Now a closet cuddler who still will act tough in the presence of witnesses, PJ loves "chinnies" when I just stand with him scratching his chin and lips. One of my friends who'd know PJ from when I first got him saw him after many years a month or so ago. She said she'd never seen him looking so happy.
What a great legacy for a special horse who deserves a happy home after so many years of trying to please.
Sunday, June 04, 2006
Toby and PJ grazing in the pasture.
Fly sheets are the order of the day as
summertime hits New Jersey.
PJ's Folly is a bright bay gelding, born in 1980. He raced few times with on third place finish. From the Midwest, he was bred out of Your Host's line and looks a lot like his famous granddad. With large bone, he doesn't look like the typical racing Thoroughbred but rather like a good solid warmblood. I guess his bowed tendon ended his racing career, but I will never know the full story.
PJ refuses to talk about that. As far as he's concerned, his real life began with me. A replacement for a horse I lost to colic surgery, PJ became mine when he was five years old. We've been together ever since. Now retired, PJ competed through FEI Intermediare I with moderate success.
To Be Or Not To Be was registered with the Jockey Club as Art's Ruler. He is the son of Pappa Riccio a noted New Jersey stallion. A bright chestnut, he resembles his father but is a bit smaller at 16.1 h. I purchased him as a two year old when his owners decided to get out of the racing business, so he never set foot on a race track.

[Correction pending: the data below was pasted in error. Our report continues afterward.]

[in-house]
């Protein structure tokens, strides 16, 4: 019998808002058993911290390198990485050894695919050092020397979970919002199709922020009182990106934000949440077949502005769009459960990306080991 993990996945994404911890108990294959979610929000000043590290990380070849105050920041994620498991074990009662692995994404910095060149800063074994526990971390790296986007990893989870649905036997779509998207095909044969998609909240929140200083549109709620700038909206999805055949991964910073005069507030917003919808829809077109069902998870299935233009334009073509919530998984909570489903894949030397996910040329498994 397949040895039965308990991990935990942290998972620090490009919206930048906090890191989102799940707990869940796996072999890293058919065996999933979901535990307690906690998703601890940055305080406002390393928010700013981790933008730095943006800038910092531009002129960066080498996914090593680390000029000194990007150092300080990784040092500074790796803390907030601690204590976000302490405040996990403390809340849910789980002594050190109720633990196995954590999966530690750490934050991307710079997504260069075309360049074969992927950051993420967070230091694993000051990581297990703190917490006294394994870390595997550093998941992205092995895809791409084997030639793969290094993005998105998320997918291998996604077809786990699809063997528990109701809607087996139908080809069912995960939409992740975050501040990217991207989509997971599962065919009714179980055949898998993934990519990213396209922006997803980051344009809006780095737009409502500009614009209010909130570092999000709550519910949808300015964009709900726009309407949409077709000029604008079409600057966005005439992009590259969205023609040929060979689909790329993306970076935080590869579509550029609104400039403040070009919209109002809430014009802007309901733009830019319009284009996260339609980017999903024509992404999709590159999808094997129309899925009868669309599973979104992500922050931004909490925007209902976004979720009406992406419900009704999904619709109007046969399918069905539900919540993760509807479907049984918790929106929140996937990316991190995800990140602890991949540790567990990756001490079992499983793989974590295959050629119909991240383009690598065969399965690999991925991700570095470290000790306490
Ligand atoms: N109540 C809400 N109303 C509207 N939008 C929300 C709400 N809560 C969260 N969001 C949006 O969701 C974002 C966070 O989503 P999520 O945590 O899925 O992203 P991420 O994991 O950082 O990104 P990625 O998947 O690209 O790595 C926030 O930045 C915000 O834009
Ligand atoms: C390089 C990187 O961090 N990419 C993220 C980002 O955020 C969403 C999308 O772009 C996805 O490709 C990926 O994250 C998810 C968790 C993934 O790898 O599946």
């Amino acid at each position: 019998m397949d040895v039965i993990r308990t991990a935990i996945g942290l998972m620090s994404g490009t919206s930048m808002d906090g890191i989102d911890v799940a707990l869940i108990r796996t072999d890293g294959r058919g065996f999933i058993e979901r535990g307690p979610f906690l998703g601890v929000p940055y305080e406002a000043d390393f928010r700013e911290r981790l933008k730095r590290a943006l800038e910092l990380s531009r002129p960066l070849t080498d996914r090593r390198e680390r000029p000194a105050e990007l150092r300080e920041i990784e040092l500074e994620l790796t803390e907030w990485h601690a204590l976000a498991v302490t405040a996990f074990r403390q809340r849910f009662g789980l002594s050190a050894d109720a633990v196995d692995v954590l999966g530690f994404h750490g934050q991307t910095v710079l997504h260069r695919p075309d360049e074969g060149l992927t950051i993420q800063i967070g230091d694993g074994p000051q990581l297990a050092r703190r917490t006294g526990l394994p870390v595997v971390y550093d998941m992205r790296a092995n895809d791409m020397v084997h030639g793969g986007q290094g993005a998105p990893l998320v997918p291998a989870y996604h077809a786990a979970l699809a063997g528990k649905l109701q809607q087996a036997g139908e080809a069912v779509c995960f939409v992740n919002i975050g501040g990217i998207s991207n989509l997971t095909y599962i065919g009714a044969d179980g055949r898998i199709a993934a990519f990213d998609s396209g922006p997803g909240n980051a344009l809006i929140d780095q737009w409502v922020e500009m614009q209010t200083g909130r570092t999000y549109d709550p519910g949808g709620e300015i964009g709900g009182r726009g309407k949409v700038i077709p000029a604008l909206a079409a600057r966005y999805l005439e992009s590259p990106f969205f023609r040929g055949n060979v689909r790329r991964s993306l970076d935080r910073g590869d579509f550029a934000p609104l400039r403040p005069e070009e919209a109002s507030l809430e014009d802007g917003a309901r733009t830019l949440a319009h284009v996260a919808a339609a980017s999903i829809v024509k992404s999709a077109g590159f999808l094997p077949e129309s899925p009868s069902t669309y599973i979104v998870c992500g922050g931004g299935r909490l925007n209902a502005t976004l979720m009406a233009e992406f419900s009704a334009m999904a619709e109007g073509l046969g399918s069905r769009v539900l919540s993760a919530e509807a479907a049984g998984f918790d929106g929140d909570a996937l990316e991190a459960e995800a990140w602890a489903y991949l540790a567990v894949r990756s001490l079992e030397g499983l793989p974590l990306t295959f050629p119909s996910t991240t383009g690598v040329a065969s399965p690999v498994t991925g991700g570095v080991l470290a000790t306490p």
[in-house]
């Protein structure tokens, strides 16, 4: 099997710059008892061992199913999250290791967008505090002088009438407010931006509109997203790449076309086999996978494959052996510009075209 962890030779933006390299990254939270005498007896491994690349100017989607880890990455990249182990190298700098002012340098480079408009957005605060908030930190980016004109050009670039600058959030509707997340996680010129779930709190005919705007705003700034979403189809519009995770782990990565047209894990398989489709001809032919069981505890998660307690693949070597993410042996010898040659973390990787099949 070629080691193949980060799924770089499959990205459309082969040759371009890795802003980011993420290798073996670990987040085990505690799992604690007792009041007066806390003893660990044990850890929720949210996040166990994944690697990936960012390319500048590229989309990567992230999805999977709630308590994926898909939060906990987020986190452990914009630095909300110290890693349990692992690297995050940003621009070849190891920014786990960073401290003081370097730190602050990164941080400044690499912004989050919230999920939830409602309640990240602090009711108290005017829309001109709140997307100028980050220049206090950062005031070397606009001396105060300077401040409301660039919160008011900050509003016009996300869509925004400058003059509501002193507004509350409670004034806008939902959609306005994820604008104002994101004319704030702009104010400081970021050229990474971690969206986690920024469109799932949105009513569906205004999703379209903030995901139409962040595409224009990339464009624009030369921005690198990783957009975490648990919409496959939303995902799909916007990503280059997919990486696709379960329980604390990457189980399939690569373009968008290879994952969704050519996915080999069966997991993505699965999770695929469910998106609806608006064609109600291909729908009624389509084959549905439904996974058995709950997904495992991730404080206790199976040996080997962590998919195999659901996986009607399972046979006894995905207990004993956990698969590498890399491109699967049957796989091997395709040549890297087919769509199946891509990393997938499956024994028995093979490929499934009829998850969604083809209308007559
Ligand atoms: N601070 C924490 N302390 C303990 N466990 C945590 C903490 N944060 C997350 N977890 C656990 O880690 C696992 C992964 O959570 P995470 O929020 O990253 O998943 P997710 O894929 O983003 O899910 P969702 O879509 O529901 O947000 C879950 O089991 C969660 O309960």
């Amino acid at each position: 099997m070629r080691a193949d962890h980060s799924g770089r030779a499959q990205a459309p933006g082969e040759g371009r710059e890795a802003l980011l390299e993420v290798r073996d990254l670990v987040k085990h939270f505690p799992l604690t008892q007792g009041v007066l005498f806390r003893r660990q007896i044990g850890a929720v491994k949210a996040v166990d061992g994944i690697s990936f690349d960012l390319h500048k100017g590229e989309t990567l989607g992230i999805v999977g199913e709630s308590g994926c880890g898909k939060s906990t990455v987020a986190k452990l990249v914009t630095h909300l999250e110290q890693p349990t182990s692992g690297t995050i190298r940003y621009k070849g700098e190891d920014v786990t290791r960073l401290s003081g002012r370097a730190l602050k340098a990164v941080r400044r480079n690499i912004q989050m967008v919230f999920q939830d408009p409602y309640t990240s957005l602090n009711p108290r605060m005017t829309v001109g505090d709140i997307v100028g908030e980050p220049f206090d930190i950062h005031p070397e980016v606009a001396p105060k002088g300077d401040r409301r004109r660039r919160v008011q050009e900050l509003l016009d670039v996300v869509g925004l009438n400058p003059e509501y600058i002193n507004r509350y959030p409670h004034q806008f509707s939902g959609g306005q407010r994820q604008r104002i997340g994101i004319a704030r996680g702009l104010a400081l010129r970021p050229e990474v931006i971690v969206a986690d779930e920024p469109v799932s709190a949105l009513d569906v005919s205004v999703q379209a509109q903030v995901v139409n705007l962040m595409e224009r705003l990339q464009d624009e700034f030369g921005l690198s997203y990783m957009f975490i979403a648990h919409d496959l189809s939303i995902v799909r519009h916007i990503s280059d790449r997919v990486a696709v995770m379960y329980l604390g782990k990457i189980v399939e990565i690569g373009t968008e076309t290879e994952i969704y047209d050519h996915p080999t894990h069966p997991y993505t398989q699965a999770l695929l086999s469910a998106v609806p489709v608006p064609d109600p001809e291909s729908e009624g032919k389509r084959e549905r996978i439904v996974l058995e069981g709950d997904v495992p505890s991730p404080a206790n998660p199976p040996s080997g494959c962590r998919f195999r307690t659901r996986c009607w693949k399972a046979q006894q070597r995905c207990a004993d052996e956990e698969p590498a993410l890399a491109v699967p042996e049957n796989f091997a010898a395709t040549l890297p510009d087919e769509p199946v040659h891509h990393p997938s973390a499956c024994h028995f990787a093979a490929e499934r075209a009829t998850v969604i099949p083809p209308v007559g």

The boss of the herd, Toby is very opinionated but also very kind. My vet calls him "the prince" because he is always so gentle and easy to handle. He is very athletic under saddle but also spooky about strange noises. Riding him is always a bit of an adventure. Toby also competed through Intermediare I, but some of the upper level collection was difficult for him. He's still sound but semi-retired to trail rides and lower level work. He has proven a super teacher for riders who want to hone their dressage skills.